The reason I say these levels are weird is because you are at a point in the development of your toon where you are first your first big set of purchases (mount and armor upgrades at 40), but don't quite have your eyes set on the endgame yet. These levels present you with a host of opportunities at the AH. Most green items you will be getting are sellable, usually for 1-3g. However, you'll also have to be spending more, not because things are simply more espensive, but because you'll have to upgrade more often for instances because you have less wiggle room in terms of letting your gear go stale.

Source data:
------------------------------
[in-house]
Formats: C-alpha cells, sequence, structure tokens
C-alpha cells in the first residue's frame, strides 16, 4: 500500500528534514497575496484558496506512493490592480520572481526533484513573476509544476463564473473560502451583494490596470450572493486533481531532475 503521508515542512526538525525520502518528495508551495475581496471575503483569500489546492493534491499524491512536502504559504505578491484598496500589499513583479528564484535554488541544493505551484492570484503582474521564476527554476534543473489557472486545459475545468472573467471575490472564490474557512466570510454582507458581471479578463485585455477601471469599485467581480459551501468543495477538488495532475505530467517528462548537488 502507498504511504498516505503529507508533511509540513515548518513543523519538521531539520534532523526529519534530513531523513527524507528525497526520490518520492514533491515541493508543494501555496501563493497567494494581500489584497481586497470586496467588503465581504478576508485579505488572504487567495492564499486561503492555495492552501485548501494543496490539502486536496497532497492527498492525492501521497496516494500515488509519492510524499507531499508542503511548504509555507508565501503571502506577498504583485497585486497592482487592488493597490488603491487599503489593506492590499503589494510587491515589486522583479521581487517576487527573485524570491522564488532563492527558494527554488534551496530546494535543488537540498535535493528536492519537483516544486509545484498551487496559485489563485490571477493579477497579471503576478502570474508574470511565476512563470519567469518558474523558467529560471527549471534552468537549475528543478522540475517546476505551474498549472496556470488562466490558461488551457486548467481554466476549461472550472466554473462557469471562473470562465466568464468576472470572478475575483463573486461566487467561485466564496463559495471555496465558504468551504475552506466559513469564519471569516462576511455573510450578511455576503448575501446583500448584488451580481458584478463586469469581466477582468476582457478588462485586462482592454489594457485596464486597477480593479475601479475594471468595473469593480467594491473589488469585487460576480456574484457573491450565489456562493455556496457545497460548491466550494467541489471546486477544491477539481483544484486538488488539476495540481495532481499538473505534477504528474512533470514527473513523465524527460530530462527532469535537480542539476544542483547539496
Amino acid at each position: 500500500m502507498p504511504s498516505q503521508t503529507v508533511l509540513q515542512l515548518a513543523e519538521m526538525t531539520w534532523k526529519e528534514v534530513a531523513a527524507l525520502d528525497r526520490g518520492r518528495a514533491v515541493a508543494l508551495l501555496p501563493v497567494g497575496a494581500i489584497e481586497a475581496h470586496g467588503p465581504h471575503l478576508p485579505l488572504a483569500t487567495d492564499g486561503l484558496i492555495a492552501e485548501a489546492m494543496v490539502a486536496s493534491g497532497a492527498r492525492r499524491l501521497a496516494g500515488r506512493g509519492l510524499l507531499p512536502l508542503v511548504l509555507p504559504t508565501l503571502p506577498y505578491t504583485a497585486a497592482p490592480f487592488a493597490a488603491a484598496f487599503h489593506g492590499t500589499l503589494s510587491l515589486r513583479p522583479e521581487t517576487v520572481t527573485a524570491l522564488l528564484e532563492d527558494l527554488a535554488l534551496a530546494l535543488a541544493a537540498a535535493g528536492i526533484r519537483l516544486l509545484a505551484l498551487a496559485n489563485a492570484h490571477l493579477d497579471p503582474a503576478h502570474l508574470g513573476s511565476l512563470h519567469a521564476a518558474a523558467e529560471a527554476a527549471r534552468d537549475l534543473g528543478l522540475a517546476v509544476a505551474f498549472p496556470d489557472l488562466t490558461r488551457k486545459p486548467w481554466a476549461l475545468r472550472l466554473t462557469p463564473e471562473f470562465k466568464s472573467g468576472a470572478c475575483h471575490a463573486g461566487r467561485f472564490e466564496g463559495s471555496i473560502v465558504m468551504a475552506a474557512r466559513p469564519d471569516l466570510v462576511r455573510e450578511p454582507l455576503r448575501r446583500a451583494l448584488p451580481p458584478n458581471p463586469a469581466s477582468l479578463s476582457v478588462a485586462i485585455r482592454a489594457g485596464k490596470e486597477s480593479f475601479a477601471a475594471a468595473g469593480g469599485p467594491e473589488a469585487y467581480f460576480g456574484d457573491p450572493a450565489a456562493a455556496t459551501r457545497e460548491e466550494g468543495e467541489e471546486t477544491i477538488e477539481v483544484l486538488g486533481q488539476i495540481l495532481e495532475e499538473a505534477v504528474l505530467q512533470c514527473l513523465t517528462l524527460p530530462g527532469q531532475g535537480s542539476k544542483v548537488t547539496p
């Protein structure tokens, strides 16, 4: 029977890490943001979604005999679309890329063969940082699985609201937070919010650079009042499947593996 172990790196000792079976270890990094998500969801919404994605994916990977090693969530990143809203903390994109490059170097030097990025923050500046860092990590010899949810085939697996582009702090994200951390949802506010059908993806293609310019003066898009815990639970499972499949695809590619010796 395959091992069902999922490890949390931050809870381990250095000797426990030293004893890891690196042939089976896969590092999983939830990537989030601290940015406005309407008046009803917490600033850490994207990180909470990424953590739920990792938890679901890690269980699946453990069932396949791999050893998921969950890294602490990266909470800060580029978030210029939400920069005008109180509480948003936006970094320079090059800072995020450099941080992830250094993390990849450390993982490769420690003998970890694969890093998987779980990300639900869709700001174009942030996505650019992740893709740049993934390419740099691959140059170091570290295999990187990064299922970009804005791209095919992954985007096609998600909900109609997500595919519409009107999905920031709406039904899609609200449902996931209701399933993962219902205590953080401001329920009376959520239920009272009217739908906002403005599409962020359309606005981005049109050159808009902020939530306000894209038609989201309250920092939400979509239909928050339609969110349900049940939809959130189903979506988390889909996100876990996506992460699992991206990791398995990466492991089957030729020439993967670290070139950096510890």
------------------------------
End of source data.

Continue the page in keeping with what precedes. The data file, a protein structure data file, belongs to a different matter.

So, in terms of the AH, what does all this mean By this time you should have a steady way of making money that you found earlier, and you should also be opening up towards being able to collect/recieve stuff high end players really find useful. Using our herbalism example from earlier, now, you can begin to harvest dreamfoil. What is dreamfoil It's gold. How did I know this I know this because now, given my level, I pay attention to specific requirements of specific quests for endgame players. At this level, their needs become your profits and the medium for these transactions is the AH. Knowing what these players need and what is useful to them will make you le rich. In economic terms, you have just broken into the top tier of suppliers. Your products now cannot get better per se, even though you will advance to higher levels, you'll make the same amount of money because your products, generalized greatly, will be the same. Thus, the money you earn will be the most at these lowest of levels in the high production tier. Basically, what I'm trying to say is that 100g is more to a level 45 than it is to a level 60. Yet, now that you are maxing out your gathering skills, you are able to sell many of the same products those end game players can as well. Thus, you have completed your final market breakout on the supply side (excluding those phat lewt blacksmithers that make the really specialized stuff).